Why is CALENDULA a Crucial Herb for your health, specially SKIN HEALTH?
Plants have been a rich source of effective and safe treatments for centuries. Herbal medicines have been the immediate source of primary healthcare in many nations.
As per WHO, 88% of all countries are estimated to use traditional medicine, such as herbal medicines; traditional medicine has been a vital resource for health for centuries in communities worldwide.
Over 40% of pharmaceutical formulations are based on natural products and landmark drugs, including aspirin and artemisinin, originated from traditional medicine!
Herbal medicines are honored for their low cost, easy availability, no side effects, and time-tested benefits.
One flowering herb stands tall among many such celebrated herbs, called “Calendula.”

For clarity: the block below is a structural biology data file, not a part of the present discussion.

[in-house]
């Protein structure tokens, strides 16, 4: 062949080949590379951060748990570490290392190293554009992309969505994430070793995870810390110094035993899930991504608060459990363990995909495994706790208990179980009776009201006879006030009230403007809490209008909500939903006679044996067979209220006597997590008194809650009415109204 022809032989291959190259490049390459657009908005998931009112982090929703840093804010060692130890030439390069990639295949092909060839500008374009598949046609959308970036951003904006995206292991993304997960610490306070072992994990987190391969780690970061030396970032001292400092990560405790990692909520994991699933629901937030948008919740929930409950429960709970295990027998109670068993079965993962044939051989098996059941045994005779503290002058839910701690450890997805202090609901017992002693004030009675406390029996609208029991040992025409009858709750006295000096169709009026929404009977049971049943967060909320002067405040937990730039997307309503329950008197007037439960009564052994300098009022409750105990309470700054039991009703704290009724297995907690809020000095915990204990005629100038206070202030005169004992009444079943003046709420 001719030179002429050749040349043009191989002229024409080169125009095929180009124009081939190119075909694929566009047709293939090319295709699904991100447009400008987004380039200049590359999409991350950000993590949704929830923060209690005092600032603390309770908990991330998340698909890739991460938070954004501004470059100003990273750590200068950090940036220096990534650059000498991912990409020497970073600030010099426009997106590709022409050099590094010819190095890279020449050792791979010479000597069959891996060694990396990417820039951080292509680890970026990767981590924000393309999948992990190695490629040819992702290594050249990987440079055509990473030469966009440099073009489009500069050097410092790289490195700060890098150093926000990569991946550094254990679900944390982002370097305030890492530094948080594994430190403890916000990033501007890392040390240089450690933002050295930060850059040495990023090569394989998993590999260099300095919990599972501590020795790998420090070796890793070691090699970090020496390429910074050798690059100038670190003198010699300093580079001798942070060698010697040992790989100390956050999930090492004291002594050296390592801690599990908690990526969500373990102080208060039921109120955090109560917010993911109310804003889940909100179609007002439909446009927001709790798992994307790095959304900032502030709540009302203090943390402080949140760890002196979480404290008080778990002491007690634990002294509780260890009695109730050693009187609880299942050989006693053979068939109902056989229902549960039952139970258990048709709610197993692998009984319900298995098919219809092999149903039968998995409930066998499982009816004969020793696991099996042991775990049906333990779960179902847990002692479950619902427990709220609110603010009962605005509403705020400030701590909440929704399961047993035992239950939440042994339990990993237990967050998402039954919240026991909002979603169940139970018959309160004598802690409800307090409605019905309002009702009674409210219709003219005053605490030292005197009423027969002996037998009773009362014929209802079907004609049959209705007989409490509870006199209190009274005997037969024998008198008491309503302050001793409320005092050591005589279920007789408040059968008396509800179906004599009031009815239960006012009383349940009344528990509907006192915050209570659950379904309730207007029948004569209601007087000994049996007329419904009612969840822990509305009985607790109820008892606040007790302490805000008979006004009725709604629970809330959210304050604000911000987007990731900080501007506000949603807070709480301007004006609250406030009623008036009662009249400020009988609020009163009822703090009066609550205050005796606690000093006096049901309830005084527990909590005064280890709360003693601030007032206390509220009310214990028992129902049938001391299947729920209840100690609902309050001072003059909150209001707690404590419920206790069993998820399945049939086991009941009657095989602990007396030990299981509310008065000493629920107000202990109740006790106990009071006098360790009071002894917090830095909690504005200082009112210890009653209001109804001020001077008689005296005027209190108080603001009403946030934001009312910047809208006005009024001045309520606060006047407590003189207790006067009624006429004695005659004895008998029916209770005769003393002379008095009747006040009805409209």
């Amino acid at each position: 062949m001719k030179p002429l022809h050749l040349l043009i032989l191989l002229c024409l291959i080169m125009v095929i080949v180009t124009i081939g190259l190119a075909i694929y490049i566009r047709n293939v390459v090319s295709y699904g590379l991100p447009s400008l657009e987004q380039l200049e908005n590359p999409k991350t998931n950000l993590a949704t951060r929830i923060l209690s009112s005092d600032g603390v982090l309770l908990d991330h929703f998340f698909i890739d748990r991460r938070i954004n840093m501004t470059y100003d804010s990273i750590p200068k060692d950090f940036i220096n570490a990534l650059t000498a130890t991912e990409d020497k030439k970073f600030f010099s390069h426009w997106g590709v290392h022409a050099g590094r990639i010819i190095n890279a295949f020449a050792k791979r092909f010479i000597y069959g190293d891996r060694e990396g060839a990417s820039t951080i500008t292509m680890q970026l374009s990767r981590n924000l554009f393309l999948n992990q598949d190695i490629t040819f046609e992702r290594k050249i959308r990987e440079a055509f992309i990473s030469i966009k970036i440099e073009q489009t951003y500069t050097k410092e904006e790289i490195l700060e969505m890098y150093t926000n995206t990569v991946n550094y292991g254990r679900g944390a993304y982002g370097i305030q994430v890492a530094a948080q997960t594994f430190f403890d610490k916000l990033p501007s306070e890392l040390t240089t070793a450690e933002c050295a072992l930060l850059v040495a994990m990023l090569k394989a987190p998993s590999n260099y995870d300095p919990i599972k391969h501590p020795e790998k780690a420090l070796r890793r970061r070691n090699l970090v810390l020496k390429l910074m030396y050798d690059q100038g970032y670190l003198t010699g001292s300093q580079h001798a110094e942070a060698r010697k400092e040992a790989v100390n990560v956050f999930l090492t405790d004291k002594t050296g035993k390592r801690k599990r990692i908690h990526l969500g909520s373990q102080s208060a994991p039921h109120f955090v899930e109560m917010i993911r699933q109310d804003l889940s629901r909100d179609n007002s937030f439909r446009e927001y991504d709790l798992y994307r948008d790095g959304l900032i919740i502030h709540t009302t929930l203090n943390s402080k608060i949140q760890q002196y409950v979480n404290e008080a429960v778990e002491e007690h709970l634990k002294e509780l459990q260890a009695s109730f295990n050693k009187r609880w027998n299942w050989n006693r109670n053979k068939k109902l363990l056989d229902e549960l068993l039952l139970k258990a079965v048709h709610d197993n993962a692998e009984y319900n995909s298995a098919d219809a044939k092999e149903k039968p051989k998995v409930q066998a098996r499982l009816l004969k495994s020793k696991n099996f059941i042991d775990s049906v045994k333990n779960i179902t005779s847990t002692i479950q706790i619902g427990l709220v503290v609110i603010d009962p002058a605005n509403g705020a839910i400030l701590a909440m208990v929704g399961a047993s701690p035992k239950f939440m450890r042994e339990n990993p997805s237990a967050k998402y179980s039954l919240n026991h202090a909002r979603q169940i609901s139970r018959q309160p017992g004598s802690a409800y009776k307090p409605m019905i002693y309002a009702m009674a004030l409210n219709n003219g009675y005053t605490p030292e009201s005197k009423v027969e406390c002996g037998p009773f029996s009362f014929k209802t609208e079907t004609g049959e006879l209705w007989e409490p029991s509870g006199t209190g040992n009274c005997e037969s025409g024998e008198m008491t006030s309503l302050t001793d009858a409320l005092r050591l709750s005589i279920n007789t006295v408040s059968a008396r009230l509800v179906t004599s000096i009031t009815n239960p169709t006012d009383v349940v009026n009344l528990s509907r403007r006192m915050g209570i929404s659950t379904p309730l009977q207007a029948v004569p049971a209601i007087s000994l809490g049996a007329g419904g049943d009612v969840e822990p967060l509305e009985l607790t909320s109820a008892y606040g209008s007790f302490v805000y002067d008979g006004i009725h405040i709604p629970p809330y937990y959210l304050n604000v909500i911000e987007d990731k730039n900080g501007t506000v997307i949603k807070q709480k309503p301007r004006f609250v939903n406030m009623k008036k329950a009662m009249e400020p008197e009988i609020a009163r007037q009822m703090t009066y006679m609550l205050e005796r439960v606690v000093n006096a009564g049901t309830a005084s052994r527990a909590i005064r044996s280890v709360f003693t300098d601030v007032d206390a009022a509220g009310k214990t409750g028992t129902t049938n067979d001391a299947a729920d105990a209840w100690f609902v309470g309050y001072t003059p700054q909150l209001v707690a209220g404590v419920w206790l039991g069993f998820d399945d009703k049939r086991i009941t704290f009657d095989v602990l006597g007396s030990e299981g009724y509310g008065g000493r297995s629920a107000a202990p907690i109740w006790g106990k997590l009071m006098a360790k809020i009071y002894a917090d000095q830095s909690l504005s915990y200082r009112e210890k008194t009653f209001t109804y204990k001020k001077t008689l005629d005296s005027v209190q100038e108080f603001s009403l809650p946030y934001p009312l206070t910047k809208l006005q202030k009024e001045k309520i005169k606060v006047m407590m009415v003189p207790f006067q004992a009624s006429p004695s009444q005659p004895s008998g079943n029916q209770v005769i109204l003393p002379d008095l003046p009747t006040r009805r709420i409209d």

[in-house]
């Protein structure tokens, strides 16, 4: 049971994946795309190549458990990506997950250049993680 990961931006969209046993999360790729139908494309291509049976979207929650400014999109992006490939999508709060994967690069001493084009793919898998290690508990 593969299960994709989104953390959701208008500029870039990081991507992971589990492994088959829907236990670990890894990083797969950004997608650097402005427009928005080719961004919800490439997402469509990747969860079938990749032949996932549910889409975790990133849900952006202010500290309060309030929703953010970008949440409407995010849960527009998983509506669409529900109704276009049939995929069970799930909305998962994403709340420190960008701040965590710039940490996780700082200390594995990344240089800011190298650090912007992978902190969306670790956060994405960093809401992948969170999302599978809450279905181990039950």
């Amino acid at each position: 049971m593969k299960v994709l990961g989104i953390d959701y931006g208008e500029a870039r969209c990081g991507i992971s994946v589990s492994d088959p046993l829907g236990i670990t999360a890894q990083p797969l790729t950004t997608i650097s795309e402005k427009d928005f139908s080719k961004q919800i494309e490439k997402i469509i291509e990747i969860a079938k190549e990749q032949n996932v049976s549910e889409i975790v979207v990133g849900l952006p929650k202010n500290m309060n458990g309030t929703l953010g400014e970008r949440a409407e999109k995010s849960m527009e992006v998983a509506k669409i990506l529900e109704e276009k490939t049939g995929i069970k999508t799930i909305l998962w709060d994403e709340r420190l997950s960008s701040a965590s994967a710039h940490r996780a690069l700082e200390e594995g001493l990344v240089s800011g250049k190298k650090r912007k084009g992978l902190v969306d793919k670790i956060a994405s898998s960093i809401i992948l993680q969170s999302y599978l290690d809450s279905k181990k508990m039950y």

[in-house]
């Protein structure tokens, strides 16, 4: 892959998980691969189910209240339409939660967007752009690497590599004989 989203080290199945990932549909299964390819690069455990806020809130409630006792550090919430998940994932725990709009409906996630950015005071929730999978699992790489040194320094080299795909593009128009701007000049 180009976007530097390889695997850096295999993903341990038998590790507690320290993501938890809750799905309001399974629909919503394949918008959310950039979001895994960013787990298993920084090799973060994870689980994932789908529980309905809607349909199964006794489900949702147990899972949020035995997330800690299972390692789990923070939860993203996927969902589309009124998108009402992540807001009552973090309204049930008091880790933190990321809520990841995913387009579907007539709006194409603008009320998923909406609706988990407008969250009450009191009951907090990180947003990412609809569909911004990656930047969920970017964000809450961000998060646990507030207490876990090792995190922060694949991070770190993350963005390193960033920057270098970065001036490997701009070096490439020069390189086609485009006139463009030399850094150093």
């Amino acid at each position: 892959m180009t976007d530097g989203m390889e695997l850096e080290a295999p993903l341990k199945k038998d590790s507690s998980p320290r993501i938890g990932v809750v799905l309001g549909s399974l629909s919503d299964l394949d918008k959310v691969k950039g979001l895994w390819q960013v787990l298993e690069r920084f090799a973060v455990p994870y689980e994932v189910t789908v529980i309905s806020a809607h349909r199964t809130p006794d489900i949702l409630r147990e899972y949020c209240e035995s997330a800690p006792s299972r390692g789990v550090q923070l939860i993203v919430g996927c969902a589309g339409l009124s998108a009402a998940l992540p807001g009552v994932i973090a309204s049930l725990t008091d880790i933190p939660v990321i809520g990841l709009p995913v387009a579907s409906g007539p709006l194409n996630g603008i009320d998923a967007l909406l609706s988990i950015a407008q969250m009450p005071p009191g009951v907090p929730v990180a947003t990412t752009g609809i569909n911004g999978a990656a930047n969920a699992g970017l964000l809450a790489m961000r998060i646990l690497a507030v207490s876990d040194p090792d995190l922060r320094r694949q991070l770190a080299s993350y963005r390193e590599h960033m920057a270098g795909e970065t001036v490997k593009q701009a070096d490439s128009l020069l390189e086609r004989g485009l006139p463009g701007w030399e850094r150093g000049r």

What is Calendula?
Calendula, Medically called Calendula Officinalis & commonly known as Pot Marigold, is a member of the daisy family called Asteraceae.
Calendula is a beautiful herbaceous herb with narrow bright yellow or vibrant orange petals, and it can grow up to one or two feet tall.
Calendula is native to southwestern Asia, western Europe, and the Mediterranean, but they’ve been cultivated worldwide thanks to its incredible healing properties.
Calendula makes a perfect companion plant in any vegetable or pollinator-friendly garden!
This flower lures bees and butterflies and is known to repel pest insects, and it’s roots may help increase the activity of healthy microbes and fungi in the soil.
Calendula Officinalis is one of my favorite herbs to treat skin issues, as I have been using it for many yrs, and I have observed the extraordinary healing powers this wonderful herb has.
Preparations of C. Officinalis can be used as a dietary supplement, extract, infusions, tinctures, oils, and ointments.